Halewood is a town in the Metropolitan Borough of Knowsley in Merseyside, England. It lies near the city of Liverpool's southeastern boundary, bordered by the suburbs of Netherley, Hunt's Cross and Woolton.

Metropolitan Borough of St Helens Metropolitan borough in England

The Metropolitan Borough of St Helens is a metropolitan borough in the ceremonial county of Merseyside and historic county of Lancashire, in North West England. It is named after its largest town St Helens, and covers an area which also includes the settlements of Earlestown, Rainhill, Eccleston, Clock Face, Haydock, Billinge, Rainford and Newton-le-Willows.

West Derby Hundred

The West Derby Hundred is one of the six subdivisions of the historic county of Lancashire, in northern England. Its name alludes to its judicial centre being the township of West Derby.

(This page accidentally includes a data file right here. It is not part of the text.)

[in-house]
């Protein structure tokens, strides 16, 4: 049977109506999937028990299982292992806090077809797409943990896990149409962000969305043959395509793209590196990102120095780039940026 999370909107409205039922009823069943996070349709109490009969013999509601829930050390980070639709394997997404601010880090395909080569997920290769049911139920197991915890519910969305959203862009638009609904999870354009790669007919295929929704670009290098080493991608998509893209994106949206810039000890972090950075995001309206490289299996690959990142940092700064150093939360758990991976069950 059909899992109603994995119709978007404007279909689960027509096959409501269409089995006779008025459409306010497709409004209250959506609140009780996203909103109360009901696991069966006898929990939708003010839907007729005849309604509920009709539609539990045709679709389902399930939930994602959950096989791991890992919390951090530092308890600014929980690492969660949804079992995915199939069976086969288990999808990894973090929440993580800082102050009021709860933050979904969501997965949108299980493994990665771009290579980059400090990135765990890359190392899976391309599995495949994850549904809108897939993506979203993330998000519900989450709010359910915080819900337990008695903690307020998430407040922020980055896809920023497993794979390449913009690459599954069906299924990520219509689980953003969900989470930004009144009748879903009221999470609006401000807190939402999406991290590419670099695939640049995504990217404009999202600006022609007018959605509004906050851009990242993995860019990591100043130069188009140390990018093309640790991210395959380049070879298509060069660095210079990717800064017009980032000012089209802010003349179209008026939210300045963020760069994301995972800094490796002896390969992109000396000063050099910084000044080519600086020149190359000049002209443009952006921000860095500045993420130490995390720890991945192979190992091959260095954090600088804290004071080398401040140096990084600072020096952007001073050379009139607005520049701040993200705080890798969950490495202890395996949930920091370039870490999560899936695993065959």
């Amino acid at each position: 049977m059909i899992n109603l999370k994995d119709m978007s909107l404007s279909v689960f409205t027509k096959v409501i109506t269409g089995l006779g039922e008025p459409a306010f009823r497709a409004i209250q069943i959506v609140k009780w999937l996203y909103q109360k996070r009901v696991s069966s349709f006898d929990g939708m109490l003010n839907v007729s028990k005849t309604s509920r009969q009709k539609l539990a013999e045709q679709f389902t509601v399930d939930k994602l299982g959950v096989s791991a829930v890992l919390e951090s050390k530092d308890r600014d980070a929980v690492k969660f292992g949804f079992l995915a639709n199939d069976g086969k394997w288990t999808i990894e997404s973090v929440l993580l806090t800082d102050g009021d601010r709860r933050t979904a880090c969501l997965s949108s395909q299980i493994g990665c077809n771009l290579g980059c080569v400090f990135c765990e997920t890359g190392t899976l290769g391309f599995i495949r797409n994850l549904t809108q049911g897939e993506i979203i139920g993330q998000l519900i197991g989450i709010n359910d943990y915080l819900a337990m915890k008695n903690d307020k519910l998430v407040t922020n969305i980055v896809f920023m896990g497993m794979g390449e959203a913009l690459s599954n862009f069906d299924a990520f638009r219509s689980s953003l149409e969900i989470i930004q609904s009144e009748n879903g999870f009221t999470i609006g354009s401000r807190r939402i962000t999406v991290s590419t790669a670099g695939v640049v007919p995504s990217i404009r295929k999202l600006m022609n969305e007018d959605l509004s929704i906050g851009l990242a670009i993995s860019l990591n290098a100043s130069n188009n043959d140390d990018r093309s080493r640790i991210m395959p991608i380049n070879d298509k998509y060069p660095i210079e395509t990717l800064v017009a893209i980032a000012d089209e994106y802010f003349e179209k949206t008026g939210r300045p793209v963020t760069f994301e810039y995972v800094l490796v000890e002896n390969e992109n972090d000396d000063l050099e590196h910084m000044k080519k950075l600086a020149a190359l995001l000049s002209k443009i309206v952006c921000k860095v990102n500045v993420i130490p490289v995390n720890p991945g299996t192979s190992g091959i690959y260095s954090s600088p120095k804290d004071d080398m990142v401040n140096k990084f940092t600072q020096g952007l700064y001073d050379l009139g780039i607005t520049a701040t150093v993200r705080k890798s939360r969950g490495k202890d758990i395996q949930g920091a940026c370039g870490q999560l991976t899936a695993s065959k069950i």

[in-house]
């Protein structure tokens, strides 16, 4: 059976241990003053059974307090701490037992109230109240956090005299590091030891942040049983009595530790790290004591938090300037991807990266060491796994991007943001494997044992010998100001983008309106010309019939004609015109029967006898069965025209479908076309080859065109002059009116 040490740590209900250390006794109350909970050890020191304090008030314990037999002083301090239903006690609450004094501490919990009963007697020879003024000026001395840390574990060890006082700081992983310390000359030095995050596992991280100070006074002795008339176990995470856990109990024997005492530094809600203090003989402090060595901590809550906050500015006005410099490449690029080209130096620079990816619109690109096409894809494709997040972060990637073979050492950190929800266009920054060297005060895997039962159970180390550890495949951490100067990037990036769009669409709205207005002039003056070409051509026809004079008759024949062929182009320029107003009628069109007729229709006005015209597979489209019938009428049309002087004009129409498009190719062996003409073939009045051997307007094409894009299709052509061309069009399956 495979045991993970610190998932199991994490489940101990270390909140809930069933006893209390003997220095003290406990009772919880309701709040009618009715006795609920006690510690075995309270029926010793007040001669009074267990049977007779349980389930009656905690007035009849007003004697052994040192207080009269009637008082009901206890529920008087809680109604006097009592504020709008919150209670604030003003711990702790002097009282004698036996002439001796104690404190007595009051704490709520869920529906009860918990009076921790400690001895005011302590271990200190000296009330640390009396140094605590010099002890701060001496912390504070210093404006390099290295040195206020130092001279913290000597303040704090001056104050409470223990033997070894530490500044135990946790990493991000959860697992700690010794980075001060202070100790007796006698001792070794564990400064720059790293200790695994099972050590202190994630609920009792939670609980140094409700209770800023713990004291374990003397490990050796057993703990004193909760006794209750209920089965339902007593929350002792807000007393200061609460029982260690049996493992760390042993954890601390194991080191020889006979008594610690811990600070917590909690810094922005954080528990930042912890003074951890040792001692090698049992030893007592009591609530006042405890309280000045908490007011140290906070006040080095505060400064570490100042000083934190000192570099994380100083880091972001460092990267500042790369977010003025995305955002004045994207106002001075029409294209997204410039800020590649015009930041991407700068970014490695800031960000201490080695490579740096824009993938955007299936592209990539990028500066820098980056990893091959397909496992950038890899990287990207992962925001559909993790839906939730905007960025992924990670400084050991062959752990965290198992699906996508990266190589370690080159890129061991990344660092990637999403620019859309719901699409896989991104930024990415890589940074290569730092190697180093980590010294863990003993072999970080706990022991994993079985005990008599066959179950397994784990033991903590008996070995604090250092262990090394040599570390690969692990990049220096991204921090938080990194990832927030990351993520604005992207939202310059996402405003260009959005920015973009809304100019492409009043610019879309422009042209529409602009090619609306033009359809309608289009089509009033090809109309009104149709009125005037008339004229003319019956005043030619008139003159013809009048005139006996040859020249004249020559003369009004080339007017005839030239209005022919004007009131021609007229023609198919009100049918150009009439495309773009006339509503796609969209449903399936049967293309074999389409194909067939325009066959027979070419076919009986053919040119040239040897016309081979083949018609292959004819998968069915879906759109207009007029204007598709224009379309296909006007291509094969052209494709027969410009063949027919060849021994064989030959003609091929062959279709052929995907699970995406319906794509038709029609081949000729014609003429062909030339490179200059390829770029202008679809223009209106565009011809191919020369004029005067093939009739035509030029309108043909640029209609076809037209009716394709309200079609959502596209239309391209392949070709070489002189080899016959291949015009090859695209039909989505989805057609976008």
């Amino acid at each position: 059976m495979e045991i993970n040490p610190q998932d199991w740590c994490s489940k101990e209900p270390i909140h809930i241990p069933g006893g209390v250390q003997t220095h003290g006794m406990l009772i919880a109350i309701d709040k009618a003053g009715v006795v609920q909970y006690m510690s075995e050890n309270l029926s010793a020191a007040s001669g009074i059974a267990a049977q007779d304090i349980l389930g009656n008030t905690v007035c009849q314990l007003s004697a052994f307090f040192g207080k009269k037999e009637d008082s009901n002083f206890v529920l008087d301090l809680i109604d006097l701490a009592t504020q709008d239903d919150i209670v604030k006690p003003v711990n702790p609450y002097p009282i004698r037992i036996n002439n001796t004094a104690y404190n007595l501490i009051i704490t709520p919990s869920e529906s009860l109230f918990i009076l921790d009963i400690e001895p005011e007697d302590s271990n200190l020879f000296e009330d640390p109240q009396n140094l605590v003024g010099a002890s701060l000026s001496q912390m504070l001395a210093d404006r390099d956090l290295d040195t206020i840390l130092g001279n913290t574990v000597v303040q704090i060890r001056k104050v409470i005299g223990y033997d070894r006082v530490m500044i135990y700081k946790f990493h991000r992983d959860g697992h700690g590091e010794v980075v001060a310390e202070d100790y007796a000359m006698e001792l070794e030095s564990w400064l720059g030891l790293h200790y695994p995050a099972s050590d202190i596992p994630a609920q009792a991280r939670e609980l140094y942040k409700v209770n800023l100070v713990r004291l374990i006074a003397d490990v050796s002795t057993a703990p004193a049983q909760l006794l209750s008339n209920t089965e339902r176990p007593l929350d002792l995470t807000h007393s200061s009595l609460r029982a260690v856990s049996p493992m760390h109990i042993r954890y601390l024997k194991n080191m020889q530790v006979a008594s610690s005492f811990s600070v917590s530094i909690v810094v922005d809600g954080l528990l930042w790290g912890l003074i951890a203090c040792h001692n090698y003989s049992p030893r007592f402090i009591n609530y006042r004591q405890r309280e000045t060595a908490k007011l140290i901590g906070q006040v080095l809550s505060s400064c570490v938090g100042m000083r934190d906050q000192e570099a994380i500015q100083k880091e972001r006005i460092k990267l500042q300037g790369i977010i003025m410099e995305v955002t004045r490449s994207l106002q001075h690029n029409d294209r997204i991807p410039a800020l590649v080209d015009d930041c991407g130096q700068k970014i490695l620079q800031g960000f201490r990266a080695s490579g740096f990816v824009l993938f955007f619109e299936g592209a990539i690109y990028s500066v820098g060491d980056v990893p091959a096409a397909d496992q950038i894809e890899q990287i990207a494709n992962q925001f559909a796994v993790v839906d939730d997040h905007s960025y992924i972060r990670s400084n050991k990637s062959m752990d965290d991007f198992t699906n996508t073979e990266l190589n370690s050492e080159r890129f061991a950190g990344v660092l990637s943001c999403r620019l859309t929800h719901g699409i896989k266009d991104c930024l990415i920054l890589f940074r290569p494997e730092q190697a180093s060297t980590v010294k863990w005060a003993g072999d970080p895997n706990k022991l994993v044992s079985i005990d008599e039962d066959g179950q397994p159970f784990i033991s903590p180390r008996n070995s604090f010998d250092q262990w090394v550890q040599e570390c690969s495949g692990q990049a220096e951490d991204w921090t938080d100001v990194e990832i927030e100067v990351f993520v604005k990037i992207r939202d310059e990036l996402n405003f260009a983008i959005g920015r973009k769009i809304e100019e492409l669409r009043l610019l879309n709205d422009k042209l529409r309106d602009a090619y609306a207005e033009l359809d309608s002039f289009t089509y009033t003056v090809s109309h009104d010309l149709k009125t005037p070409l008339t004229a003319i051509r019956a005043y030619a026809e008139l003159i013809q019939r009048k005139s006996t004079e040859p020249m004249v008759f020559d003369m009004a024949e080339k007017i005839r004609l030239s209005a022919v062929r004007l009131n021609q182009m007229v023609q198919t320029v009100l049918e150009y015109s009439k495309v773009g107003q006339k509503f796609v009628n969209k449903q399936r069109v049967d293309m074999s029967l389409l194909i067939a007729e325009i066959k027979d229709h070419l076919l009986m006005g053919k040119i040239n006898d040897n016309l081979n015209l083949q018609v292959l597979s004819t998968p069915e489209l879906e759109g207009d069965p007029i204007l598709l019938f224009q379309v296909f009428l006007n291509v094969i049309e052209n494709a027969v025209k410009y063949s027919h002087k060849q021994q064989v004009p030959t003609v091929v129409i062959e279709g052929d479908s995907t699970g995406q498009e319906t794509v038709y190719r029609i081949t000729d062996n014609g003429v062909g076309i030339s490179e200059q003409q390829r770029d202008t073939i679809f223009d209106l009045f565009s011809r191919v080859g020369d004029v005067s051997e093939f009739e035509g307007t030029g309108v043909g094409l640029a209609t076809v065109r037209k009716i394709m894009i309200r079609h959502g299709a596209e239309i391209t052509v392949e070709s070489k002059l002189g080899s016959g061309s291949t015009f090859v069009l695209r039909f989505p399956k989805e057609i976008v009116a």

Whiston, Merseyside Town in England

Whiston is a town and civil parish within the Metropolitan Borough of Knowsley in Merseyside, England. Within the boundaries of the historic county of Lancashire, it is located 8 miles (12.8 km) east of Liverpool and 3 miles (4.8 km) south-west of St Helens. The population was recorded as 13,629 at the 2001 Census, increasing to 14,263 at the 2011 Census.

St Helens, Merseyside Town in England

St Helens is a large town in Merseyside, England, with a population of 102,629. It is the administrative centre of the Metropolitan Borough of St Helens, which had a population of 176,843 at the 2001 Census.